Sunday, March 8, 2015

Most despised day of the year (also, quiche)

The day that Daylights Savings Time takes effect is my absolutely, beyond any doubt or question, least favorite day of the year. It offends on so many levels, and perhaps the worst aspect is that we are so complicit. An hour is stolen from us and rather than rise up in arms, or at least in pajamas and bathrobes, we ourselves dutifully change all our clocks before going to bed saying, "Yes, please, take an hour that is mine. Here, take it from the cat clock in the living room, from the kitchen clock, from the fucking alarm clock, from the very wristwatch which feels the pulse of my life's blood." And our cell phones, thermostats, and computers all act as silent accomplices. Myrna does not even tell me that she has reset herself anymore; it just happens. It is, to me, a sign of all that is wrong with the world, that we can't patiently wait for the evenings to stay lighter longer but instead insist upon wrenching the natural order of things so that we might have some sort of immediate gratification without any care for the costs. Time, I tell you, is out of joint and at times I feel that I was born to put it right.

But instead I write a blog post, in part because a friend emailed today to ask if I was alive. The whole online business has made me tired. I've abandoned Facebook more or less entirely (though I will likely revisit it just long enough to share the news of this scintillating post), and I can't really believe that it serves any purpose for me to write here and yet here I am, writing. As it happens I found myself making quiche today, and taking photos, so this will be a recipe post. The recipe is a mishmash of a bit of Joy of Cooking and a bit of Fannie Farmer, influenced by half a dozen recipes consulted online, what we actually had in the kitchen, and Scott's very helpful recollection of how he used to make quiche in his Nebraska days which, thankfully, came down to not worrying so much about all of it.

 The impetus for the quiche was 1) I've declared I'm giving up fleisch, inclusive of fish, for Lent, and 2) Jennie Grant (of City Goats) gave me a couple of balls of frozen chevre a week or so back, with the warning that something had gone slightly amiss in the cheese's creation so that it likely wouldn't be great eaten on its own. "So what do I do with it," I asked in my helpless way, to which she replied, perhaps surprised at my cluelessness, "make quiche?" I shifted the cheese from the freezer early this afternoon (what should have been late this morning had the hour not been stolen), and set out for the farmers market where we bought eggs and leeks, as well as arugula and apples and bread.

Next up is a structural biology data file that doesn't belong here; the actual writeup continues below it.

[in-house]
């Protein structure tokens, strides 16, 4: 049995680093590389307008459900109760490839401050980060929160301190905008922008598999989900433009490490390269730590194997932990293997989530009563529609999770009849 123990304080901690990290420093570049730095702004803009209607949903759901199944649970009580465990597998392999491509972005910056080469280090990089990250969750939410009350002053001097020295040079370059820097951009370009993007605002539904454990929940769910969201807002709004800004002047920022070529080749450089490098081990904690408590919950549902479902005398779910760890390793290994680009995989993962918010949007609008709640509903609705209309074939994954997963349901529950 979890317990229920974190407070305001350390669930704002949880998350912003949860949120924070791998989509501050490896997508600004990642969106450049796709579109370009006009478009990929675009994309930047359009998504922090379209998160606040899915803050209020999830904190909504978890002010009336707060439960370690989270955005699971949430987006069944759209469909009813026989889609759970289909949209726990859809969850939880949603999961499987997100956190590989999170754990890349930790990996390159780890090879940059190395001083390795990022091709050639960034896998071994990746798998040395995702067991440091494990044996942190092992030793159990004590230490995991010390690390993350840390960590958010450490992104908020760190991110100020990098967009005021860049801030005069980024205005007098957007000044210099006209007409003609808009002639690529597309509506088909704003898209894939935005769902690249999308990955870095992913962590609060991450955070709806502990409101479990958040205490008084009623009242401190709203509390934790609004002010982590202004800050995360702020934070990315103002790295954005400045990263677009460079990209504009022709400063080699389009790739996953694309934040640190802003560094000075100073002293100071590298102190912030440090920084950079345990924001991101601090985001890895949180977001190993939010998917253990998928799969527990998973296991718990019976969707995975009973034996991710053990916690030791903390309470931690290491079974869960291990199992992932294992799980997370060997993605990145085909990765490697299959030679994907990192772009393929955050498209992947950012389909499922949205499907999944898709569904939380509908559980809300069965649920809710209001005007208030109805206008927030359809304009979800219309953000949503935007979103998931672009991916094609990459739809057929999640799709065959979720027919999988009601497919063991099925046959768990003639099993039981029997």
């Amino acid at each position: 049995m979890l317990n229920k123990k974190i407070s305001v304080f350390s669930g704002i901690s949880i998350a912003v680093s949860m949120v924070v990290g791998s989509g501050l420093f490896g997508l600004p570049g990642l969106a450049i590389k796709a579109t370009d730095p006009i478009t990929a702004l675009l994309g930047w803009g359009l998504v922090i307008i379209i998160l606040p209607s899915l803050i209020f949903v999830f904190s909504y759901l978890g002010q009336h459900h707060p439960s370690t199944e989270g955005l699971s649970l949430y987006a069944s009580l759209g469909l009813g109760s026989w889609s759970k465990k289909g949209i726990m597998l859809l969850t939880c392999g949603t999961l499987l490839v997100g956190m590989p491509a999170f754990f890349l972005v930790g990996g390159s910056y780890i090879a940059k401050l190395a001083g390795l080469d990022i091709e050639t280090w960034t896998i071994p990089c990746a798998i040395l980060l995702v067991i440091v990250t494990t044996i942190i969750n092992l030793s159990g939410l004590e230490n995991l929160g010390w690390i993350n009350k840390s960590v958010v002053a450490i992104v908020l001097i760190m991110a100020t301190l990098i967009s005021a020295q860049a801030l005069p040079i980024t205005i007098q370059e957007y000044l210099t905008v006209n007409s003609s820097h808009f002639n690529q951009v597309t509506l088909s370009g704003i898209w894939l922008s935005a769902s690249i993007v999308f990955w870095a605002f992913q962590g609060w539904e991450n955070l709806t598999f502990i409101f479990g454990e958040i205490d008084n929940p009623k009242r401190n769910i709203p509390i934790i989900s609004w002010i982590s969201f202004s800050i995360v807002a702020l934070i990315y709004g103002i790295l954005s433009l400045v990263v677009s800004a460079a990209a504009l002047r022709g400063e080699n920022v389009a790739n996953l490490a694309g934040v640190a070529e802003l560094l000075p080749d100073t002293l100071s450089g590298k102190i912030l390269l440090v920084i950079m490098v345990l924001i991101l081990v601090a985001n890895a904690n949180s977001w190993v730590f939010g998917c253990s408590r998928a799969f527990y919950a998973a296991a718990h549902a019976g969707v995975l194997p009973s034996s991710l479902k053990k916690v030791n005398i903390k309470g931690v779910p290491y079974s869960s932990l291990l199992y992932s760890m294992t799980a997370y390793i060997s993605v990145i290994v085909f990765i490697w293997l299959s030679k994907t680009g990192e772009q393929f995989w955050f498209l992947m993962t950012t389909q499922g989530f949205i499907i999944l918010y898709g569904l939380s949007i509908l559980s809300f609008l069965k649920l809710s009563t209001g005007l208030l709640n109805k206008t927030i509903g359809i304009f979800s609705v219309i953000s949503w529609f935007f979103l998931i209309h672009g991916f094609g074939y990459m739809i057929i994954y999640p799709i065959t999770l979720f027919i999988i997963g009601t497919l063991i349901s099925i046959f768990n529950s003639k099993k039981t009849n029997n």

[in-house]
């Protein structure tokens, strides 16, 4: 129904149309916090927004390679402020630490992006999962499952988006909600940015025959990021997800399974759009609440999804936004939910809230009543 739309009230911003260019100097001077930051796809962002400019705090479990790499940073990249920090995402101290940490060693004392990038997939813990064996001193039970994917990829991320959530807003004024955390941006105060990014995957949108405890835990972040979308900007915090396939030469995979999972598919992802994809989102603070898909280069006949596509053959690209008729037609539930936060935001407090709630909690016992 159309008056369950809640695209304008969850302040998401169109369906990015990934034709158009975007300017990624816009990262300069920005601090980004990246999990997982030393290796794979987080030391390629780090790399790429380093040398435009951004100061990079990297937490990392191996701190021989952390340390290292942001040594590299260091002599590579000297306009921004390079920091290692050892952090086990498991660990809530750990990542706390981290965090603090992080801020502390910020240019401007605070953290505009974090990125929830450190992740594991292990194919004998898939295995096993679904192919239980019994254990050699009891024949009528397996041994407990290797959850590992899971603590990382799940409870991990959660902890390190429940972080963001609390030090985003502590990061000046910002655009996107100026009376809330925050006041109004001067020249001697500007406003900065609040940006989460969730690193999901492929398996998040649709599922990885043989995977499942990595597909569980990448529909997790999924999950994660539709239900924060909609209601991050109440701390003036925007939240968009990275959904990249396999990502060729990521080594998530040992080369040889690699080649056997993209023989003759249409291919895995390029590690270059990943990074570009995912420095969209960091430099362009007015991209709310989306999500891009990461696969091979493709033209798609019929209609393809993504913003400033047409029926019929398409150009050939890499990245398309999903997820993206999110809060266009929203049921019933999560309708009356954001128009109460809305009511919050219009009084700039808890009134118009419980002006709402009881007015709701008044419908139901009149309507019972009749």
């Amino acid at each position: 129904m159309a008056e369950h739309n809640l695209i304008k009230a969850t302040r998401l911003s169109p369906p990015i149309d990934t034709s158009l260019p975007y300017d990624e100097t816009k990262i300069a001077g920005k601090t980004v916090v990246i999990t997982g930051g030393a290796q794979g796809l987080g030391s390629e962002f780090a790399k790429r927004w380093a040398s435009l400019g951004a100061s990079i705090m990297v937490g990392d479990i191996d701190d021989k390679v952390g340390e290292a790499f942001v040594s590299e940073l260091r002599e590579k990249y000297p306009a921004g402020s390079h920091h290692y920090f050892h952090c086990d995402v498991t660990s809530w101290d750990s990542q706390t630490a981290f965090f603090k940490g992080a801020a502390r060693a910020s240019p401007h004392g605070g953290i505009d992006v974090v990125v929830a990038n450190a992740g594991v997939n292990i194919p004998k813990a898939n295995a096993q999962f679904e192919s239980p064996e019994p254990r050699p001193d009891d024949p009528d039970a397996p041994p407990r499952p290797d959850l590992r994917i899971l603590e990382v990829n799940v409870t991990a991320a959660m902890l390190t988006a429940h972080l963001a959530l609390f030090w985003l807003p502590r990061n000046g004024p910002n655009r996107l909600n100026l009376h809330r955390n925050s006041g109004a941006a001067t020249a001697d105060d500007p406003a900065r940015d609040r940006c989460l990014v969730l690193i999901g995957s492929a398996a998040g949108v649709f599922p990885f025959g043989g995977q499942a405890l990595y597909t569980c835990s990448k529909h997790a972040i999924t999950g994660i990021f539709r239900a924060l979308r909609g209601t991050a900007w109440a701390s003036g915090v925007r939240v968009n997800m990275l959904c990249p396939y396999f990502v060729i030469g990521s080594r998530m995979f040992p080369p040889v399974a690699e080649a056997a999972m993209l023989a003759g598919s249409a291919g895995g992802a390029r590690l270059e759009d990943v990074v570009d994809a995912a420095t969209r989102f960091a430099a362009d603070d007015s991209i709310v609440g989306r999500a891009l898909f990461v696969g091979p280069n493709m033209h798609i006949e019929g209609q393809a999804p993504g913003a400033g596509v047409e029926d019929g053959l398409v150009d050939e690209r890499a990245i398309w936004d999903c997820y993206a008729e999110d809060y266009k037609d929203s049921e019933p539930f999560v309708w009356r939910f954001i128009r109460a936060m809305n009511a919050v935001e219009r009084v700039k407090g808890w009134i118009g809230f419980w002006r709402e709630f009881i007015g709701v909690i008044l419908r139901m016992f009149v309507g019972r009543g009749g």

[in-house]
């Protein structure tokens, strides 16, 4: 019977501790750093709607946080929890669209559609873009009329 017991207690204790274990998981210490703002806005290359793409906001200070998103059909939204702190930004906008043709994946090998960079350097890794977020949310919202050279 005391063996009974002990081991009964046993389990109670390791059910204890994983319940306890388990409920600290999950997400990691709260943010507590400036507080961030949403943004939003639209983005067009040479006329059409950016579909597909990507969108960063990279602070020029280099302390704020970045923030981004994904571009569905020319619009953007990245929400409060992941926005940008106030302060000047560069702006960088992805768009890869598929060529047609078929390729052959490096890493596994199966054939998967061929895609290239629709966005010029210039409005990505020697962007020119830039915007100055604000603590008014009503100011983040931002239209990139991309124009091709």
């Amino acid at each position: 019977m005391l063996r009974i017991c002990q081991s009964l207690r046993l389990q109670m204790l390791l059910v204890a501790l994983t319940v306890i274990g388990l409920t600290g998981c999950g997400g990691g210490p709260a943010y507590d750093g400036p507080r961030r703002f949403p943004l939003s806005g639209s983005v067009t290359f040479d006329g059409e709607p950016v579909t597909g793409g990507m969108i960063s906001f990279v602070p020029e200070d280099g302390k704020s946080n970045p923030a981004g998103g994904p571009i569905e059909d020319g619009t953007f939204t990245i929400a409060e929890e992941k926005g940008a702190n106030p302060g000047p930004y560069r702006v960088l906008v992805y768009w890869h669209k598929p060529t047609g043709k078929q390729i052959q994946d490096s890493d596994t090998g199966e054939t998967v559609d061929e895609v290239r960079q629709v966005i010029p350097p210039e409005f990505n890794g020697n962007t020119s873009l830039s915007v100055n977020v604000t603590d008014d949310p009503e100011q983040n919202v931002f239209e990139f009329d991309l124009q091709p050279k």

The cheese was not entirely defrosted some hours later so I pried off what I could (about a cup) and set out to find recipes that would use what we had. It was a bit alarming. Many people pre-bake their shells (and nearly all buy their dough--shudder)  and some use as many as a dozen eggs. Though I googled "quiche with chevre" recipes, very few actually used chevre. Those that did were in French and gave measurements by weight, not volume. Some were extremely contemptuous of Americans who use milk rather than cream, "I like a frittata, sure, but if you don't want scrambled eggs, then you must use cream." Eventually, as hinted above, I opted to wing it, using my basic pie crust recipe.

1 c. flour
1 t. salt
1/3 c. cold shortening
1 T. cold butter
2 T. icy water

Combine flour and salt. Using pastry blender, cut in half the shortening and water and then add the balance of each. Sprinkle on water and blend with fork until dough can be gathered into a ball. Roll out and put into deepish 8" pie pan.